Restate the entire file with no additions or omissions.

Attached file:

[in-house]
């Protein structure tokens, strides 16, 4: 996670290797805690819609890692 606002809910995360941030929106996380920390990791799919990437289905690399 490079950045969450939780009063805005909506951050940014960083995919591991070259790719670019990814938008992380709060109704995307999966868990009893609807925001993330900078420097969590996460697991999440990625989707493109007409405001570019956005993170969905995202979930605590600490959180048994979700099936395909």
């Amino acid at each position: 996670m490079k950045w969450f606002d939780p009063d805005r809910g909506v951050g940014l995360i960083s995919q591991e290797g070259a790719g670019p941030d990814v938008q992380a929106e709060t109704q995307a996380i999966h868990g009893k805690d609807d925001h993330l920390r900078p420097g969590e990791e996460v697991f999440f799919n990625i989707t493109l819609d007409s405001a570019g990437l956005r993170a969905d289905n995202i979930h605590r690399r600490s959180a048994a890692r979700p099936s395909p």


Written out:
[in-house]
């Protein structure tokens, strides 16, 4: 996670290797805690819609890692 606002809910995360941030929106996380920390990791799919990437289905690399 490079950045969450939780009063805005909506951050940014960083995919591991070259790719670019990814938008992380709060109704995307999966868990009893609807925001993330900078420097969590996460697991999440990625989707493109007409405001570019956005993170969905995202979930605590600490959180048994979700099936395909």
């Amino acid at each position: 996670m490079k950045w969450f606002d939780p009063d805005r809910g909506v951050g940014l995360i960083s995919q591991e290797g070259a790719g670019p941030d990814v938008q992380a929106e709060t109704q995307a996380i999966h868990g009893k805690d609807d925001h993330l920390r900078p420097g969590e990791e996460v697991f999440f799919n990625i989707t493109l819609d007409s405001a570019g990437l956005r993170a969905d289905n995202i979930h605590r690399r600490s959180a048994a890692r979700p099936s395909p």